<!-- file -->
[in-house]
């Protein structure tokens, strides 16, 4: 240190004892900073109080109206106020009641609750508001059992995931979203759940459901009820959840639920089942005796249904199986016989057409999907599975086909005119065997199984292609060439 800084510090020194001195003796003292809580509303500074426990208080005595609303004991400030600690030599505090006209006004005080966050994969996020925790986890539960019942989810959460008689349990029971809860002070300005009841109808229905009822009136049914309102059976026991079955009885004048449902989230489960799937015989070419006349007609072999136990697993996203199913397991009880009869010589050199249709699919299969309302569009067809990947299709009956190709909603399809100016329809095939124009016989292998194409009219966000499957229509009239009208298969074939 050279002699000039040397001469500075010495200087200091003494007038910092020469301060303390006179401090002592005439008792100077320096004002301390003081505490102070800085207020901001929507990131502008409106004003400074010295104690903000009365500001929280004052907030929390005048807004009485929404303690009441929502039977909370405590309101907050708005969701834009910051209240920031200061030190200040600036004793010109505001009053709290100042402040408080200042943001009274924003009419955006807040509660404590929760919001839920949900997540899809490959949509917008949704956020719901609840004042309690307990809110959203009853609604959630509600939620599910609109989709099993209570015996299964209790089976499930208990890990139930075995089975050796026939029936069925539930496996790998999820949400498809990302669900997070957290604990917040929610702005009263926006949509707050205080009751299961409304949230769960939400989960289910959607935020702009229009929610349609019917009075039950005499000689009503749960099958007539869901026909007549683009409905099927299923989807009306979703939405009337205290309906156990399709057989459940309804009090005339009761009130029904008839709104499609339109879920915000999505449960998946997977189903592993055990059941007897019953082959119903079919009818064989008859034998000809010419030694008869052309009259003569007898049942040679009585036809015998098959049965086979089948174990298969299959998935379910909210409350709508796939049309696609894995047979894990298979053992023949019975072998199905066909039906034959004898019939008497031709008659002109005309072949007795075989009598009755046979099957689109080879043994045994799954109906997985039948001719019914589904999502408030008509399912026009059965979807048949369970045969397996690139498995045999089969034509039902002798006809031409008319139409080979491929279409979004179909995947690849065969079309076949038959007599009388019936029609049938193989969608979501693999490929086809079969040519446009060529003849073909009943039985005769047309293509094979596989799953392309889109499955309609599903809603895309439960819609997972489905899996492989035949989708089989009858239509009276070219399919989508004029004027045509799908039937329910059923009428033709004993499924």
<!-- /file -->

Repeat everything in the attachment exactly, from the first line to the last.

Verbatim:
[in-house]
């Protein structure tokens, strides 16, 4: 240190004892900073109080109206106020009641609750508001059992995931979203759940459901009820959840639920089942005796249904199986016989057409999907599975086909005119065997199984292609060439 800084510090020194001195003796003292809580509303500074426990208080005595609303004991400030600690030599505090006209006004005080966050994969996020925790986890539960019942989810959460008689349990029971809860002070300005009841109808229905009822009136049914309102059976026991079955009885004048449902989230489960799937015989070419006349007609072999136990697993996203199913397991009880009869010589050199249709699919299969309302569009067809990947299709009956190709909603399809100016329809095939124009016989292998194409009219966000499957229509009239009208298969074939 050279002699000039040397001469500075010495200087200091003494007038910092020469301060303390006179401090002592005439008792100077320096004002301390003081505490102070800085207020901001929507990131502008409106004003400074010295104690903000009365500001929280004052907030929390005048807004009485929404303690009441929502039977909370405590309101907050708005969701834009910051209240920031200061030190200040600036004793010109505001009053709290100042402040408080200042943001009274924003009419955006807040509660404590929760919001839920949900997540899809490959949509917008949704956020719901609840004042309690307990809110959203009853609604959630509600939620599910609109989709099993209570015996299964209790089976499930208990890990139930075995089975050796026939029936069925539930496996790998999820949400498809990302669900997070957290604990917040929610702005009263926006949509707050205080009751299961409304949230769960939400989960289910959607935020702009229009929610349609019917009075039950005499000689009503749960099958007539869901026909007549683009409905099927299923989807009306979703939405009337205290309906156990399709057989459940309804009090005339009761009130029904008839709104499609339109879920915000999505449960998946997977189903592993055990059941007897019953082959119903079919009818064989008859034998000809010419030694008869052309009259003569007898049942040679009585036809015998098959049965086979089948174990298969299959998935379910909210409350709508796939049309696609894995047979894990298979053992023949019975072998199905066909039906034959004898019939008497031709008659002109005309072949007795075989009598009755046979099957689109080879043994045994799954109906997985039948001719019914589904999502408030008509399912026009059965979807048949369970045969397996690139498995045999089969034509039902002798006809031409008319139409080979491929279409979004179909995947690849065969079309076949038959007599009388019936029609049938193989969608979501693999490929086809079969040519446009060529003849073909009943039985005769047309293509094979596989799953392309889109499955309609599903809603895309439960819609997972489905899996492989035949989708089989009858239509009276070219399919989508004029004027045509799908039937329910059923009428033709004993499924």